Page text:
Virulence Regulation I Flashcards Preview

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Flashcards in Virulence Regulation I Deck (31):
1

What is an example of how bacterial genes adapt to the host environment?

Siderophores allowing them to scavenge the host for Fe

2

Virulence Factor

Any bacterial property required for entry, growth, or survival in a HOST - not necessarily required for life in the lab

3

What are examples of virulence factors?

• capsule - inhibits killing by complement
• adhesins - permit adherence to host cells
• acid tolerance factors (ASPs) - adapt pathogen to stomach
• enzymes - synthesize unavailable nutrients

4

Virulence Gene

Genes that encode virulence factors

5

Pathogenicity Islands

Large, localized regions of chromosome missing in related non-pathogens

6

Operator

Binding site for a transcription factor

7

Operon

Operon is a unit of transcription that includes more than one cistron

8

Multicistronic mRNA

It is the mRNA that results from transcription of a multicistronic operon

9

RNA polymerase

Transcribes DNA into mRNA.

10

σ (sigma) Factor

It is subunit of RNAP that specifically recognizes and binds the promoter

11

What binds to the promoter?

The RNAP holoenzyme (entire unit binds via sigma factor)

12

Closed Complex

The product of the RNAP/DNA interaction

13

Open Complex

Once bound, RNAP causes the double strand of DNA to open

14

What part of transcription is primarily regulated?

Initiation

15

What happens to cAMP as glucose decreases?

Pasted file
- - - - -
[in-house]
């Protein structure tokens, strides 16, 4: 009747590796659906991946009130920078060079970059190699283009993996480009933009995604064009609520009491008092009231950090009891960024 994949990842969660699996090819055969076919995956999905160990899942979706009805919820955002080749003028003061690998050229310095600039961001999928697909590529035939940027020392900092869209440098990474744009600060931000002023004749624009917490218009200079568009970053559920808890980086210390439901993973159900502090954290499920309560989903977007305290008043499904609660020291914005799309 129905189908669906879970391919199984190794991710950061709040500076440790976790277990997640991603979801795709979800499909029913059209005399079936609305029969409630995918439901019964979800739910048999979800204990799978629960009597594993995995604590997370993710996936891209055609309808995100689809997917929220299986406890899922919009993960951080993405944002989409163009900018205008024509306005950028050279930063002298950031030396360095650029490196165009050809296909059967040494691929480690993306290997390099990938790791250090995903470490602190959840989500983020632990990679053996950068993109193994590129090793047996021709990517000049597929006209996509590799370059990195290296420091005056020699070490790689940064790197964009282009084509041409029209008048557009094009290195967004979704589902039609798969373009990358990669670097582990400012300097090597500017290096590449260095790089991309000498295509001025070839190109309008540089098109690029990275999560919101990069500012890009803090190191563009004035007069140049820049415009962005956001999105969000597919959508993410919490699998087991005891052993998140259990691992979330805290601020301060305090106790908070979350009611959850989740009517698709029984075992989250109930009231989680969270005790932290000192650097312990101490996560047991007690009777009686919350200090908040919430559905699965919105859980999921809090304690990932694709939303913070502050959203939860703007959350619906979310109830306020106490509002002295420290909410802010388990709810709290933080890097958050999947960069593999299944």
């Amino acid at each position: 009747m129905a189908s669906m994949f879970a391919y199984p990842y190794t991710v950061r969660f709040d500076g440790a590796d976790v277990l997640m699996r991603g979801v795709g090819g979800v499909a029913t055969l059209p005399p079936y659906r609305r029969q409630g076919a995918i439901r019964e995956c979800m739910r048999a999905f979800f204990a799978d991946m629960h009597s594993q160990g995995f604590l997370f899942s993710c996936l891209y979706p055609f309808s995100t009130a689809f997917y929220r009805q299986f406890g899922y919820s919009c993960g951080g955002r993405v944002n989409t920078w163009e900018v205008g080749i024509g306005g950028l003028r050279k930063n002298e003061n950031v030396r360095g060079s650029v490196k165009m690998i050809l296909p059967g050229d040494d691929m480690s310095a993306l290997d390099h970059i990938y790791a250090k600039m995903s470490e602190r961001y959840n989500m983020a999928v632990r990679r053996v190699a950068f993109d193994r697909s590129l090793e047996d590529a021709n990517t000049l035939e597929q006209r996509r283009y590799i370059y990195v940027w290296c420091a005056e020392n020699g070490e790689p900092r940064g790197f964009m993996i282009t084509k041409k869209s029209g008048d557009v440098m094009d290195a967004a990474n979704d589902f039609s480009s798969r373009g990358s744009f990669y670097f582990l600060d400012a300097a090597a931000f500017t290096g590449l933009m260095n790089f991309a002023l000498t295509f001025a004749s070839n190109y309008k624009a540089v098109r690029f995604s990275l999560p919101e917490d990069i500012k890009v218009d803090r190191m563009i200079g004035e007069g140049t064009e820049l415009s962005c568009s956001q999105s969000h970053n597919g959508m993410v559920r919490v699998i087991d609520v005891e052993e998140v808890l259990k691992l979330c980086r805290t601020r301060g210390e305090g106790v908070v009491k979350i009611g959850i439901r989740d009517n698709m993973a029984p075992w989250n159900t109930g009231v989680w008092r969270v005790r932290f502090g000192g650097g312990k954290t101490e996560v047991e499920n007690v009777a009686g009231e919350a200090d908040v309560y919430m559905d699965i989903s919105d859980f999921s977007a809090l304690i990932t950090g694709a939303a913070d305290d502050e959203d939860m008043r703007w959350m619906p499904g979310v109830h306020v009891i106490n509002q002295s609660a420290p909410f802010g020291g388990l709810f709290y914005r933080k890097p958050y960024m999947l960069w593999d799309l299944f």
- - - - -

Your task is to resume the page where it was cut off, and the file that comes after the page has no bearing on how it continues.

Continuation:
cAMP increases

16

What happens to cAMP as glucose increases?

cAMP decreases

17

What happens in the lac operon with glucose present and cAMP absent?

Repression of the operon by steric hindrance as lacR is transcribed and made into the repressor protein.

18

How does induction occur in the lac operon?

The inducer, in this case, lactose, will bind to the represser to prevent it from binding DNA.

Then, conditions need to be right with glucose absent and cAMP present, which will lead cAMP to bind CRP into cAMP-CRP which is the activator and recruits RNAP.

19

What is required for induction of the lac operon?

1) Lactose presence
2) Glucose absence -> high cAMP

20

What does RNAP bind?

Promoter

21

What does the repressor bind?

Operator - repressor binding will reduce the affinity of RNAP binding

22

What does the inducer bind?

Repressor - inducer binding will decrease the repressor's binding affinity

23

What does the activator bind?

Activator interacts with RNAP and increases RNAP affinity

24

What does the co-factor bind?

In the lac operon, cAMP is the co-activator.

Co-activator binds the activator and increases the activator's binding affinity

25

What happens to the probability of transcription as the stability of the closed complex increases?

The probability of transcription initiation increases as the stability of the closed complex increases.

activators increase stability
repressors decrease stability

26

Holoenzyme

σ + core enzyme (RNAP)

27

Core Enzyme

2 α subunits, 1 β subunit, β’ subunit

28

Regulon

A group of operons (also called a global control system) subject to the control of a common (or global) regulator

29

What is the purpose of a regulon?

It allows simultaneous activation and inactivation of a series of related genes

30

Can a repressor protein at Operator A be an activator at Operator B?

Yes

31

Repressors inhibit transcription by
A. increasing the affinity of RNAP for the promoter
B. interfering with the binding of RNAP to the promoter
C. causing RNAP to fall off the promoter
D. none of the above
E. all of the above

B. interfering with the binding of RNAP to the promoter

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